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Candidatus magisterii (male), or candidata magisterii (female), abbreviated as cand.mag., is an academic degree currently awarded in Denmark. The degree is officially translated into English as Master of Arts and currently requires 5 years of studies. The degree was historically also awarded in Norway and Iceland, based on the Danish degree.

An academic degree is a qualification awarded to students upon successful completion of a course of study in higher education, usually at a college or university. These institutions commonly offer degrees at various levels, usually including bachelor's, master’s and doctorates, often alongside other academic certificates and professional degrees. The most common undergraduate degree is the bachelor's degree, although in some countries lower qualifications are titled degrees while in others a higher-level first degree is more usual.

A Master of Arts is a person who was admitted to a type of master's degree awarded by universities in many countries, and the degree is also named Master of Arts in colloquial speech. The degree is usually contrasted with the Master of Science. Those admitted to the degree typically study linguistics, history, communication studies, diplomacy, public administration, political science, or other subjects within the scope of the humanities and social sciences; however, different universities have different conventions and may also offer the degree for fields typically considered within the natural sciences and mathematics. The degree can be conferred in respect of completing courses and passing examinations, research, or a combination of the two.


The degree was originally introduced in Denmark in 1883. Today, the degree is awarded only in humanities and requires five years of studies. The degree is officially translated into English as Master of Arts. [1]

The degree was also awarded in Norway from 1920 to 2003, based on the Danish degree. For most of its history, the degree usually required between 4 and 5 years of studies. [2] In its later years, the formal minimum requirement was 3.5 years for the faculties of mathematics and natural sciences, and 4–4.5 for the faculties of humanities and social sciences.

Mathematics field of study concerning quantity, patterns and change

Mathematics includes the study of such topics as quantity, structure, space, and change.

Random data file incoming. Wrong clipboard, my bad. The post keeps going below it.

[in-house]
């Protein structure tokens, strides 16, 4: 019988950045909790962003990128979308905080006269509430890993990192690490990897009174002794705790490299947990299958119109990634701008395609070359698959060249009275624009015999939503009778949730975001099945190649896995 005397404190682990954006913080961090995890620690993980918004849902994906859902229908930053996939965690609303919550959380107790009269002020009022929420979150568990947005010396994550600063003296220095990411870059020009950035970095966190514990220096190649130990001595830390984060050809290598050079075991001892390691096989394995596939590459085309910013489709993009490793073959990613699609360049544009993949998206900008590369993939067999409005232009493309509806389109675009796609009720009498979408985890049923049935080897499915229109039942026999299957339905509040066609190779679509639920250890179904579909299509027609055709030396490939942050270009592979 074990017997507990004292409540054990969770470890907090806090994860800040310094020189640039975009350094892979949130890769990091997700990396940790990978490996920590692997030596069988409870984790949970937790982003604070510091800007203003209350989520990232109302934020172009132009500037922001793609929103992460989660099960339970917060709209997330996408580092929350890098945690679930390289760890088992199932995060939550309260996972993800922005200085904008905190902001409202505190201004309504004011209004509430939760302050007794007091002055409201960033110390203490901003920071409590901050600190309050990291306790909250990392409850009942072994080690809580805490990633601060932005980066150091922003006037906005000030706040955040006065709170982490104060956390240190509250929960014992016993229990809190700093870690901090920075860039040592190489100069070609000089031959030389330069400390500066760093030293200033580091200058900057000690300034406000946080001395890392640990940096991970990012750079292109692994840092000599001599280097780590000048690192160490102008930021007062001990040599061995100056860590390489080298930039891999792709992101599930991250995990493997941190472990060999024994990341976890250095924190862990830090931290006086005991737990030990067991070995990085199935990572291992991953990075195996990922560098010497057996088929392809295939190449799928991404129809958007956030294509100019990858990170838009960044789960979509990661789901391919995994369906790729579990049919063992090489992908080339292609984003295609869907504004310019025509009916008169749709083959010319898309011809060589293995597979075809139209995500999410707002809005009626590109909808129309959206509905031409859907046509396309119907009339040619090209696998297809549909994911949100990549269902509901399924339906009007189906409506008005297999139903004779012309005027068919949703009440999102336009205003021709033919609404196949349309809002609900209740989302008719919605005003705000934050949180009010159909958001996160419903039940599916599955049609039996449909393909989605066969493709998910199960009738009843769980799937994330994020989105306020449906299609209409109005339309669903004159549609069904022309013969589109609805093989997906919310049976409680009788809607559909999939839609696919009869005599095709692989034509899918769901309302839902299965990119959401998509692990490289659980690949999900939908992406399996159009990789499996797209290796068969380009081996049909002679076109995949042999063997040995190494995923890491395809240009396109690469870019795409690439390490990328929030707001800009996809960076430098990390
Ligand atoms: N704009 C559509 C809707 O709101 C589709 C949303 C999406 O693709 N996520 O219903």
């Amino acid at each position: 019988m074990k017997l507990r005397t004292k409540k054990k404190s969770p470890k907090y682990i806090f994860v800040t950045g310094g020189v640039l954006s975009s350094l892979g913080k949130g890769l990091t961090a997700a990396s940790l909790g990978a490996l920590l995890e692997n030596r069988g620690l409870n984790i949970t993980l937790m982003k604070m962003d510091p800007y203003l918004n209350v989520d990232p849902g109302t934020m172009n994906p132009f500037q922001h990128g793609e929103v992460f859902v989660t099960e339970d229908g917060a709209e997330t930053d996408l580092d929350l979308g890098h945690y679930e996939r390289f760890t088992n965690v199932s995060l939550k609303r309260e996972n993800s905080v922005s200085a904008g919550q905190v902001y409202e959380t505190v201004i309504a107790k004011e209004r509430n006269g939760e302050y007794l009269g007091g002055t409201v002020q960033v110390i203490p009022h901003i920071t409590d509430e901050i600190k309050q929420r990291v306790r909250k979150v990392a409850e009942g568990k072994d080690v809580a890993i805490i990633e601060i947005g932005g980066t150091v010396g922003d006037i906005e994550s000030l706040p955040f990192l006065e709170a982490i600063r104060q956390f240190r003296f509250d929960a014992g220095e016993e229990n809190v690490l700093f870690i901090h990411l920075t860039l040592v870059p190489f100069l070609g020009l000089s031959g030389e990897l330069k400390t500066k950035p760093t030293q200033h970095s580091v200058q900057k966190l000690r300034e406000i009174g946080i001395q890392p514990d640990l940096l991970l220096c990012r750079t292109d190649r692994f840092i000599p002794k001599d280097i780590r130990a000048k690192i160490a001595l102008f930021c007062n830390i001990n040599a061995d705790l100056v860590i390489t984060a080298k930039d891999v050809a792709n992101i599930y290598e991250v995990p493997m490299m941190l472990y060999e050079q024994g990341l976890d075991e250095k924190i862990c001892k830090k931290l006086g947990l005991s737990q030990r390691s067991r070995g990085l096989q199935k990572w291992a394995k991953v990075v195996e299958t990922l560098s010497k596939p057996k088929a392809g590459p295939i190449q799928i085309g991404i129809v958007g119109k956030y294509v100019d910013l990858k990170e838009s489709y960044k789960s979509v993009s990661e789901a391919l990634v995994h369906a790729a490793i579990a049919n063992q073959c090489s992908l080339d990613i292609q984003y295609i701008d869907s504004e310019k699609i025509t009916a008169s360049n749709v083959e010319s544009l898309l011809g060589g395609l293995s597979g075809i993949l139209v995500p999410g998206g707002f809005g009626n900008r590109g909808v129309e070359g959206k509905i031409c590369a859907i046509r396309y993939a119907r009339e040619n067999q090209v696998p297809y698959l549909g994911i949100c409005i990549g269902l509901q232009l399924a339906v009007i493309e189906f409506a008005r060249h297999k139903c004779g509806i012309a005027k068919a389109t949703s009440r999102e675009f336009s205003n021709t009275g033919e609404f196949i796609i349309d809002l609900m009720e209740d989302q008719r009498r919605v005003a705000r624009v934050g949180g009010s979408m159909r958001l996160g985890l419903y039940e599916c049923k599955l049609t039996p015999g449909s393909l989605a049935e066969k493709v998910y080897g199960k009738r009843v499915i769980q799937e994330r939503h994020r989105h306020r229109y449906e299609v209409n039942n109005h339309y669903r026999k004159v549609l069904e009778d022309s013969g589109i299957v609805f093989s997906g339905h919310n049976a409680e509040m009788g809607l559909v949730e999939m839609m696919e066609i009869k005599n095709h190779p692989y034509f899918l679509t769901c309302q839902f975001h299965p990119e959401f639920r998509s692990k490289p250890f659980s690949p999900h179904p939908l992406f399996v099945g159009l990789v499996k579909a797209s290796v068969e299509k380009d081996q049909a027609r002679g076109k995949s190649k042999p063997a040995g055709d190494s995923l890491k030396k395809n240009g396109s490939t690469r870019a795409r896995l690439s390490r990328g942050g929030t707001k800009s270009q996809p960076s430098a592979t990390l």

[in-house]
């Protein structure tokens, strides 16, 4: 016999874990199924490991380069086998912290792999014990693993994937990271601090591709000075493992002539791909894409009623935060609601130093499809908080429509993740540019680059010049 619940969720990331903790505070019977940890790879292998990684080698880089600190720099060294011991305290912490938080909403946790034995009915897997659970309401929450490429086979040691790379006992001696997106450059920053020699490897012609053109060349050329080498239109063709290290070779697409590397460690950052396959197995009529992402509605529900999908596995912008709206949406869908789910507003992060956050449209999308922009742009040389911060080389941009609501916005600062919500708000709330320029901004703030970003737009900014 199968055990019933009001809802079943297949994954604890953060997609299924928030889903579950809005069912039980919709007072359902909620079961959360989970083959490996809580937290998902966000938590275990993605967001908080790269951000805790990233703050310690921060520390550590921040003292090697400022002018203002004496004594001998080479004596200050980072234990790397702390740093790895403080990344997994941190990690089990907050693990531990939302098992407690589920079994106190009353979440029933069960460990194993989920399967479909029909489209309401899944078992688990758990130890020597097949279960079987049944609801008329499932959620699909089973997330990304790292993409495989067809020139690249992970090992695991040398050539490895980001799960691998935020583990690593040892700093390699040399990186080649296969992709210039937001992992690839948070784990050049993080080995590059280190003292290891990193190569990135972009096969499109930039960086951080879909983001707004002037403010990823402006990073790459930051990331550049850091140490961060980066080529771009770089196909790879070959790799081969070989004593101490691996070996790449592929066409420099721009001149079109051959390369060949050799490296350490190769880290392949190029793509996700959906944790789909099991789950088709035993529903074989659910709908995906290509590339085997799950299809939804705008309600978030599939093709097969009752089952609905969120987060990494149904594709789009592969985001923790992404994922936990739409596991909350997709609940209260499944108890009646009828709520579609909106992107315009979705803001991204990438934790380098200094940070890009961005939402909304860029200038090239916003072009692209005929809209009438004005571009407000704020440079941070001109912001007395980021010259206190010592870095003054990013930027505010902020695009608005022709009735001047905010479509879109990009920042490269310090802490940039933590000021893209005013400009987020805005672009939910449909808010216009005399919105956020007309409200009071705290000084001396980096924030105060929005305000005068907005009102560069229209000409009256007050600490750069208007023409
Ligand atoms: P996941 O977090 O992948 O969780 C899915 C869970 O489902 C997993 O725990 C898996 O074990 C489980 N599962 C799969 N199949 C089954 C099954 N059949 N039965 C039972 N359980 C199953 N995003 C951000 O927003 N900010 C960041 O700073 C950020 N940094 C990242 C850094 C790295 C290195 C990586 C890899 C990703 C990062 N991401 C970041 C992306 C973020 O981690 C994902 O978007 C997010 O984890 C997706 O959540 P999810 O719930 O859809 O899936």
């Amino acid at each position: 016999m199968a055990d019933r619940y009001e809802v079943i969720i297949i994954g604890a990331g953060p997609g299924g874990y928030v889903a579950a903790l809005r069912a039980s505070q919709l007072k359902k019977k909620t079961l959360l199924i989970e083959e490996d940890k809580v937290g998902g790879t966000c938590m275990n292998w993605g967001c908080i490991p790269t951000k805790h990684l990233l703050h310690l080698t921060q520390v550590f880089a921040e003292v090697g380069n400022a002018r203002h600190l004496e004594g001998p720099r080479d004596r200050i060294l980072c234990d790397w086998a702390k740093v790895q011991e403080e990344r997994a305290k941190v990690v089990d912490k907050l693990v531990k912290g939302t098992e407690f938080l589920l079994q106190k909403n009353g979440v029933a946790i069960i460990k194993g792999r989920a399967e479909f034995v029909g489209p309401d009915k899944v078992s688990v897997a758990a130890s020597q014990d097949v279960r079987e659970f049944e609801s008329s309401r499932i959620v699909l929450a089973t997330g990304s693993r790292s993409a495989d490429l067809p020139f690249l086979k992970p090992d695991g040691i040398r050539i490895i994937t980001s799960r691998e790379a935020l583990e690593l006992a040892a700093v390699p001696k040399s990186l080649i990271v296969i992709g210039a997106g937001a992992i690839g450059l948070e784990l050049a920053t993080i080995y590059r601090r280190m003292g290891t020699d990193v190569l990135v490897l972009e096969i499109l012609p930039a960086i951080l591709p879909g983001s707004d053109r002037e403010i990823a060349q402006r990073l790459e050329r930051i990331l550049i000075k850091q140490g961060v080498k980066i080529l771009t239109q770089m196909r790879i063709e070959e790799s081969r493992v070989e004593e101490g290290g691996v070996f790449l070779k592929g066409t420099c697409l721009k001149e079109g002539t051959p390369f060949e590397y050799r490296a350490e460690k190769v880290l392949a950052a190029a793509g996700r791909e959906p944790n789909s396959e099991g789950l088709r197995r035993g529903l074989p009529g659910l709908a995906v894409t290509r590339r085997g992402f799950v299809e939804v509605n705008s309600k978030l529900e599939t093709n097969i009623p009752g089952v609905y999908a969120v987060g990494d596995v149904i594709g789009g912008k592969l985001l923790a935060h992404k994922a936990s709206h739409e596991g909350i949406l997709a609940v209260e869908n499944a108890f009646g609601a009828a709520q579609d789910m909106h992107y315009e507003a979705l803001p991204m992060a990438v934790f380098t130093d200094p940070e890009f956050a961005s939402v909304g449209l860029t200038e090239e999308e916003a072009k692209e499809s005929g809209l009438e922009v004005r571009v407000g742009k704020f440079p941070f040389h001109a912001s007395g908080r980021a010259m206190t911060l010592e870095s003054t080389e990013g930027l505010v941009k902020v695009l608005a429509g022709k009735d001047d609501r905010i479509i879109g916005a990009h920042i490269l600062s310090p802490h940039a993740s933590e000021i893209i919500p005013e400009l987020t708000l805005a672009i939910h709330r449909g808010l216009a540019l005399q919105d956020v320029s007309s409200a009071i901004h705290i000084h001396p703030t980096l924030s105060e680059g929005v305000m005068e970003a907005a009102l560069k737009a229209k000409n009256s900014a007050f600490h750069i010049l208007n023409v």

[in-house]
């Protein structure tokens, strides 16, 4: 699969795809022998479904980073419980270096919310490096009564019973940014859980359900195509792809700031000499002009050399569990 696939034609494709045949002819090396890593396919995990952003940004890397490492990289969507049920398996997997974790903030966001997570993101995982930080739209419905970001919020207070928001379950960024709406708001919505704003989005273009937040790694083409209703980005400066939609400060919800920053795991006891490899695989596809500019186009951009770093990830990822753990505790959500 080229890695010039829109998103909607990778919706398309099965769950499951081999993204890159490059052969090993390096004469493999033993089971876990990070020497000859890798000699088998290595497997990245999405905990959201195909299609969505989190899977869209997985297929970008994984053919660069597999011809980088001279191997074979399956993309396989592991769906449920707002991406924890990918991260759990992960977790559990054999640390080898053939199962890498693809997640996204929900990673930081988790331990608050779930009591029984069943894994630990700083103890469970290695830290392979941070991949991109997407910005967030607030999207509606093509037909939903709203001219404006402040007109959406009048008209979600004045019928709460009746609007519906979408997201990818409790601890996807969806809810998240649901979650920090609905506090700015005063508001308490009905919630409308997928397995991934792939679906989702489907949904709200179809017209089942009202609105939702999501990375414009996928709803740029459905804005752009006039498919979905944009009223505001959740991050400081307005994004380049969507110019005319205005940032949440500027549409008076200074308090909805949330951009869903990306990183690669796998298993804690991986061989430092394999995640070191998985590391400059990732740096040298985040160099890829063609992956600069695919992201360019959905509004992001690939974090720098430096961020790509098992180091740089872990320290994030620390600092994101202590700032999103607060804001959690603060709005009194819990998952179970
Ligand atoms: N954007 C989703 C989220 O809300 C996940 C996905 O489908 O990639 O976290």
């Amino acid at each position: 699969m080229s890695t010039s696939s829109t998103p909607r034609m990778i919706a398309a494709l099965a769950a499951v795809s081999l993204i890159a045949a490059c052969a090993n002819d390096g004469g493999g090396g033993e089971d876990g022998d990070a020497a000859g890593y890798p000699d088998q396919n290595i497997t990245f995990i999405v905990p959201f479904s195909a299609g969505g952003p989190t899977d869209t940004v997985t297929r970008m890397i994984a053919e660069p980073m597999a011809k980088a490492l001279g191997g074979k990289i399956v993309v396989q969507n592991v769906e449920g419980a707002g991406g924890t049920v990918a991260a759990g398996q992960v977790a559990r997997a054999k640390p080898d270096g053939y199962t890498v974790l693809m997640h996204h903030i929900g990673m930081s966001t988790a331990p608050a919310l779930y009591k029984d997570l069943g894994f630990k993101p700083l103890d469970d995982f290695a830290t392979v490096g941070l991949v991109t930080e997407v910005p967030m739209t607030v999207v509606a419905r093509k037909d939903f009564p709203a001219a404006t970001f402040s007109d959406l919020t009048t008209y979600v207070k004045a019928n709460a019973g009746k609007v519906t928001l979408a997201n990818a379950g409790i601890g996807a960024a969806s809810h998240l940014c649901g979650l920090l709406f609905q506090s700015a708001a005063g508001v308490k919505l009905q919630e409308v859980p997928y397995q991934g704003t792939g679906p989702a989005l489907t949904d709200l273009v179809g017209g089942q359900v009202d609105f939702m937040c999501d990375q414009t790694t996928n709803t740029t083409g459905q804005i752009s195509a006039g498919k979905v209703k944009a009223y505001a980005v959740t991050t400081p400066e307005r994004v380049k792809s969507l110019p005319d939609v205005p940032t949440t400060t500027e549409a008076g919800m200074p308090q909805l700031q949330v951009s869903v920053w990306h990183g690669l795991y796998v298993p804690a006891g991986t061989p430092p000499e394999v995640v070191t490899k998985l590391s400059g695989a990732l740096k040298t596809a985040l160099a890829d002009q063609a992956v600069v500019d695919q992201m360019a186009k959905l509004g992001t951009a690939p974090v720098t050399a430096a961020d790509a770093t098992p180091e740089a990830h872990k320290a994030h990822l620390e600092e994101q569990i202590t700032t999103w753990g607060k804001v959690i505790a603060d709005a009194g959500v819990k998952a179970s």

Humanities academic disciplines that study human culture

Humanities are academic disciplines that study aspects of human society and culture. In the Renaissance, the term contrasted with divinity and referred to what is now called classics, the main area of secular study in universities at the time. Today, the humanities are more frequently contrasted with natural, and sometimes social, sciences as well as professional training.

It is not to be confused with the magister's degree (magister artium or magister scientiarum), a degree requiring 7–8 years of studies with strong emphasis on the scientific thesis, and which is the approximate equivalent of a PhD degree. [3] [4]

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Master of Science masters degree awarded for post-graduate study in the sciences, or occasionally social sciences

A Master of Science is a master's degree in the field of science awarded by universities in many countries or a person holding such a degree. In contrast to the Master of Arts degree, the Master of Science degree is typically granted for studies in sciences, engineering and medicine and is usually for programs that are more focused on scientific and mathematical subjects; however, different universities have different conventions and may also offer the degree for fields typically considered within the humanities and social sciences. While it ultimately depends upon the specific program, earning a Master of Science degree typically includes writing a thesis.